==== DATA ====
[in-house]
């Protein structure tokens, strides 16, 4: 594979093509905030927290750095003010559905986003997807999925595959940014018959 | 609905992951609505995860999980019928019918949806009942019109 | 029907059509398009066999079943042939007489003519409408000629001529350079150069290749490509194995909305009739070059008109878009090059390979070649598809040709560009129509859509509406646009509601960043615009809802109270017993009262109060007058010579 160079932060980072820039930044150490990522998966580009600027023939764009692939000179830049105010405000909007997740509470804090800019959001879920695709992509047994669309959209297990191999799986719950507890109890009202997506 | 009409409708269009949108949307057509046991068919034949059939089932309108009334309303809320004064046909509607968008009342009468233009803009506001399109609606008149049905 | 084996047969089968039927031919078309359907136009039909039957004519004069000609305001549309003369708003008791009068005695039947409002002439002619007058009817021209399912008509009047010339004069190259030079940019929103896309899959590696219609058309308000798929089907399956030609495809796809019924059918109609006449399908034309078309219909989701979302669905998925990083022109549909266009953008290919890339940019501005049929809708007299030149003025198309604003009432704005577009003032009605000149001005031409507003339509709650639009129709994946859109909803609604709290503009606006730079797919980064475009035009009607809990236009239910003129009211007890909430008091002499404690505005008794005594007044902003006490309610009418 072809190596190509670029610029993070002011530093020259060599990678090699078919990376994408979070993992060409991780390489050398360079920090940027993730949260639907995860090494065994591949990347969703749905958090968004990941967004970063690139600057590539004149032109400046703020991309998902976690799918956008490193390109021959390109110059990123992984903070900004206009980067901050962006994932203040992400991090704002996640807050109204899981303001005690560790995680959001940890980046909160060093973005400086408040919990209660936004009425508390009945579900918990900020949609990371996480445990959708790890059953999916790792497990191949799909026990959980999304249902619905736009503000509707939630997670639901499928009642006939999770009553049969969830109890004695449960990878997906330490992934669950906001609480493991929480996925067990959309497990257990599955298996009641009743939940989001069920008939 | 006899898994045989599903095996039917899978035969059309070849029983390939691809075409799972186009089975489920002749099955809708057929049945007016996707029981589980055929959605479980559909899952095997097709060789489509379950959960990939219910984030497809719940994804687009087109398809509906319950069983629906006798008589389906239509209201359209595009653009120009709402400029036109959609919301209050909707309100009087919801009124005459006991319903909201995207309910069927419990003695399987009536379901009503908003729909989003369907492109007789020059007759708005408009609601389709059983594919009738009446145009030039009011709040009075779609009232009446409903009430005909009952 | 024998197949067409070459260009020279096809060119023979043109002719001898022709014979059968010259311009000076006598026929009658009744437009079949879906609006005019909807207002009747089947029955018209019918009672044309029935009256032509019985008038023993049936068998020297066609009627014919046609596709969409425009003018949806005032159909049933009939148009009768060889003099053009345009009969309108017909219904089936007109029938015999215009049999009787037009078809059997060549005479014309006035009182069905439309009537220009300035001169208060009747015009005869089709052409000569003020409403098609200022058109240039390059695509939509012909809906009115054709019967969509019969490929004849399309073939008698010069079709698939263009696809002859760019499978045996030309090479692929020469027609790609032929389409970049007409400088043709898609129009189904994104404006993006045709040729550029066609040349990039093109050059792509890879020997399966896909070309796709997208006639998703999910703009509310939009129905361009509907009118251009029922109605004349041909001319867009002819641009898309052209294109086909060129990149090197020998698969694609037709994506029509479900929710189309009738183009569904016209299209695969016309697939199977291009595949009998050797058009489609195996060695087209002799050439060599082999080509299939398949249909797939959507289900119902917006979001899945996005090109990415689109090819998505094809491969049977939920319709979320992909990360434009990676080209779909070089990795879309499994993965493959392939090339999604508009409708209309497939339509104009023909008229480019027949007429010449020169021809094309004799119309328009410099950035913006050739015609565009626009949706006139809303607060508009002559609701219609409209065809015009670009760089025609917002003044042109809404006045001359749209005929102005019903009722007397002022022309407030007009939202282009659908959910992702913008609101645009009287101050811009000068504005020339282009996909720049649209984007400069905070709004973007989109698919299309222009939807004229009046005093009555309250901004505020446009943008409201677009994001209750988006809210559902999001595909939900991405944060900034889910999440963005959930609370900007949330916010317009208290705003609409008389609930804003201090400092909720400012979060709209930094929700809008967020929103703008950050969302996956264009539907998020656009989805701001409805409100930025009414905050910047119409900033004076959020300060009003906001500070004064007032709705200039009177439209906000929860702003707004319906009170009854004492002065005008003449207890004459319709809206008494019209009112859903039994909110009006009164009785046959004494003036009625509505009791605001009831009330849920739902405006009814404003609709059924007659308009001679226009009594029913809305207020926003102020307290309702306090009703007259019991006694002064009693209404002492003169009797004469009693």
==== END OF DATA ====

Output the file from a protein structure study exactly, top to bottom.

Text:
[in-house]
């Protein structure tokens, strides 16, 4: 594979093509905030927290750095003010559905986003997807999925595959940014018959 | 609905992951609505995860999980019928019918949806009942019109 | 029907059509398009066999079943042939007489003519409408000629001529350079150069290749490509194995909305009739070059008109878009090059390979070649598809040709560009129509859509509406646009509601960043615009809802109270017993009262109060007058010579 160079932060980072820039930044150490990522998966580009600027023939764009692939000179830049105010405000909007997740509470804090800019959001879920695709992509047994669309959209297990191999799986719950507890109890009202997506 | 009409409708269009949108949307057509046991068919034949059939089932309108009334309303809320004064046909509607968008009342009468233009803009506001399109609606008149049905 | 084996047969089968039927031919078309359907136009039909039957004519004069000609305001549309003369708003008791009068005695039947409002002439002619007058009817021209399912008509009047010339004069190259030079940019929103896309899959590696219609058309308000798929089907399956030609495809796809019924059918109609006449399908034309078309219909989701979302669905998925990083022109549909266009953008290919890339940019501005049929809708007299030149003025198309604003009432704005577009003032009605000149001005031409507003339509709650639009129709994946859109909803609604709290503009606006730079797919980064475009035009009607809990236009239910003129009211007890909430008091002499404690505005008794005594007044902003006490309610009418 072809190596190509670029610029993070002011530093020259060599990678090699078919990376994408979070993992060409991780390489050398360079920090940027993730949260639907995860090494065994591949990347969703749905958090968004990941967004970063690139600057590539004149032109400046703020991309998902976690799918956008490193390109021959390109110059990123992984903070900004206009980067901050962006994932203040992400991090704002996640807050109204899981303001005690560790995680959001940890980046909160060093973005400086408040919990209660936004009425508390009945579900918990900020949609990371996480445990959708790890059953999916790792497990191949799909026990959980999304249902619905736009503000509707939630997670639901499928009642006939999770009553049969969830109890004695449960990878997906330490992934669950906001609480493991929480996925067990959309497990257990599955298996009641009743939940989001069920008939 | 006899898994045989599903095996039917899978035969059309070849029983390939691809075409799972186009089975489920002749099955809708057929049945007016996707029981589980055929959605479980559909899952095997097709060789489509379950959960990939219910984030497809719940994804687009087109398809509906319950069983629906006798008589389906239509209201359209595009653009120009709402400029036109959609919301209050909707309100009087919801009124005459006991319903909201995207309910069927419990003695399987009536379901009503908003729909989003369907492109007789020059007759708005408009609601389709059983594919009738009446145009030039009011709040009075779609009232009446409903009430005909009952 | 024998197949067409070459260009020279096809060119023979043109002719001898022709014979059968010259311009000076006598026929009658009744437009079949879906609006005019909807207002009747089947029955018209019918009672044309029935009256032509019985008038023993049936068998020297066609009627014919046609596709969409425009003018949806005032159909049933009939148009009768060889003099053009345009009969309108017909219904089936007109029938015999215009049999009787037009078809059997060549005479014309006035009182069905439309009537220009300035001169208060009747015009005869089709052409000569003020409403098609200022058109240039390059695509939509012909809906009115054709019967969509019969490929004849399309073939008698010069079709698939263009696809002859760019499978045996030309090479692929020469027609790609032929389409970049007409400088043709898609129009189904994104404006993006045709040729550029066609040349990039093109050059792509890879020997399966896909070309796709997208006639998703999910703009509310939009129905361009509907009118251009029922109605004349041909001319867009002819641009898309052209294109086909060129990149090197020998698969694609037709994506029509479900929710189309009738183009569904016209299209695969016309697939199977291009595949009998050797058009489609195996060695087209002799050439060599082999080509299939398949249909797939959507289900119902917006979001899945996005090109990415689109090819998505094809491969049977939920319709979320992909990360434009990676080209779909070089990795879309499994993965493959392939090339999604508009409708209309497939339509104009023909008229480019027949007429010449020169021809094309004799119309328009410099950035913006050739015609565009626009949706006139809303607060508009002559609701219609409209065809015009670009760089025609917002003044042109809404006045001359749209005929102005019903009722007397002022022309407030007009939202282009659908959910992702913008609101645009009287101050811009000068504005020339282009996909720049649209984007400069905070709004973007989109698919299309222009939807004229009046005093009555309250901004505020446009943008409201677009994001209750988006809210559902999001595909939900991405944060900034889910999440963005959930609370900007949330916010317009208290705003609409008389609930804003201090400092909720400012979060709209930094929700809008967020929103703008950050969302996956264009539907998020656009989805701001409805409100930025009414905050910047119409900033004076959020300060009003906001500070004064007032709705200039009177439209906000929860702003707004319906009170009854004492002065005008003449207890004459319709809206008494019209009112859903039994909110009006009164009785046959004494003036009625509505009791605001009831009330849920739902405006009814404003609709059924007659308009001679226009009594029913809305207020926003102020307290309702306090009703007259019991006694002064009693209404002492003169009797004469009693």